As mentioned in my previous posts on Peer-review in FOAM (here and here), following my post on Ringer’s Lactate and Normal Saline I received feedback via e-mail in an e-mail from Dr. Rory Spiegel, an EM resident from Newark, NJ. He offered a well thought out dissenting opinion on Crystalloid Fluids that I felt deserved a post of its own to counterbalance my previous one (Greetings/goodbyes removed for length).
On the topic of your latest post I have to say I respectfully disagree. I’ve read Dr. Weingart’s posts on this topic as well, and as much respect I have for him, I think on this topic he is mistaken. Well that may be overstating the fact. There may in fact be a small physiological difference but whether that translates into a clinical difference has never been determined. For years now people having been trying to show the superiority of a multitude of fluids over normal saline for countless disease states and as far as I am aware no one has ever done so. Sure when they do preliminary non-randomized trials looking at surrogate endpoints they look better, but whenever you compare them in a random trial it turns out to be equivalent and in some cases, like hydroxyethyl starch, even trend to worse outcomes.The evidence put forth by Dr. Weingart is not much proof in either direction. There are countless examples of interventions that look great until you do a placebo controlled trial. In these kind of studies you are never able to account for all the variables. The sicker patients could have needed more blood transfusions which means they were less likely to get LR and more likely to get NS. Even still if you look at the outcomes that actually matter, there was no difference in mortality, ICU length of stay, or need for prolonged RRT.There is a lack of good evidence overall, otherwise we wouldn’t be having this discussion. I just think it is curious when people who use NS as their preferred fluid of choice get accused of not knowing any better. I’ve read everything I can find on the topic and I have yet to find any data that shows that LR is superior to NS in any way other than it theoretical reasoning.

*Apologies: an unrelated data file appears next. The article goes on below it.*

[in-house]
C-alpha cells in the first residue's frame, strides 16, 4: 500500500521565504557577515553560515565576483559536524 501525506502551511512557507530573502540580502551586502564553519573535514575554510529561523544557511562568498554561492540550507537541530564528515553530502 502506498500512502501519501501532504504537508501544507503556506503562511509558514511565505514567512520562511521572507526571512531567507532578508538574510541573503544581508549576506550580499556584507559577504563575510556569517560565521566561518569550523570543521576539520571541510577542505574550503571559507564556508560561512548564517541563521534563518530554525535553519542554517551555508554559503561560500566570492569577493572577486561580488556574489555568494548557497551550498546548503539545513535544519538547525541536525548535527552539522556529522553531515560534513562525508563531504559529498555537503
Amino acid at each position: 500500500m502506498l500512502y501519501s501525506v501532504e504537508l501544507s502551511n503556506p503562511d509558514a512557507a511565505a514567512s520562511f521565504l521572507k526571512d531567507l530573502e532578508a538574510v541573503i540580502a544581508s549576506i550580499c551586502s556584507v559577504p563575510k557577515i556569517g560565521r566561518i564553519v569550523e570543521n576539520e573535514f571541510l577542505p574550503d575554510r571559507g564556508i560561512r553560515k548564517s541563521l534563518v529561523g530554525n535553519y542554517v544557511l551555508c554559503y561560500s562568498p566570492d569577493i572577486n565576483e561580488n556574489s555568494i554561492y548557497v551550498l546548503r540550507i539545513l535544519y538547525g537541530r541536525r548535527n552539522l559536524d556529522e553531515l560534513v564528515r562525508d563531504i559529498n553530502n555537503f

I’ve read both those studies you sent and yes I agree they both found small trends towards the LR in the outcomes they measured. But these are the kind of studies that I initially wrote in protest of. When you look at these surrogate end points there appears to be trends towards benefits, but what we really care about is if LR actually affects patient oriented outcomes. If you go back and look at the early studies on albumin and Hydroxyethyl Starch they looked just like this. As long as you look at surrogate end points they all do better then NS but when you look at the SAFE trial or the large trial recently published in the NEJM these differences don’t translate into mortality or morbidity benefits (and in the later case trends towards increased harm).Now you could very well argue, why not just use LR for everything since there is no proof that NS is superior and I could not very well disagree with you. The way I look at it is what we do is extremely difficult and we make thousands of decisions each day. So if there is no actual benefit to remembering all the multitudes of fluid choices and the multitudes of situations they may be theoretically beneficial why fill much needed space with seemingly needless stoichiometry.Now because this is going to be posted and I am feeling quite small when I see the likes of Scott Weingart (one of my EM heroes) posting an assenting opinion I feel it’s only fair I mention that I am not alone in dissenting opinion. The Godfather of emergency medicine, Jerry Hoffman, has proclaimed on countless occasions on EMA that NS is the fluid to give in every situation. If you are in a hypotonic state it is hypertonic in relation. If you are in a hypertonic state it is hypotonic in relation.Anyway I feel better now that I have someone smarter and far more experienced than myself standing (at least in proxy) on my side of this debate.Thanks for letting me take part in this discussion. Physiologic reasoning has led us down many blind paths and dark allies. It is only when we use the light of critical research we discover which are dead ends and which lead us and our patients to a better place. It is blogs like yours that will help promote taking such critical looks, so thank you.
Conclusion on Crystalloid Fluids
“it just seems like good medicine to treat fluids like any other drug and actually choose the ideal one for the clinical situation.”
Thanks again to Dr. Spiegel for making me think, supplying the majority of the content of this post and acting as a peer-reviewer for my FOAM. This will most definitely be the last that I write on the topic of fluids for a lonnnng while! Stay tuned for more boring with upcoming posts on otitis media and a follow-up on constipation. I will also continue to expand the mentorship section with a post on preparing for EM residency interviews.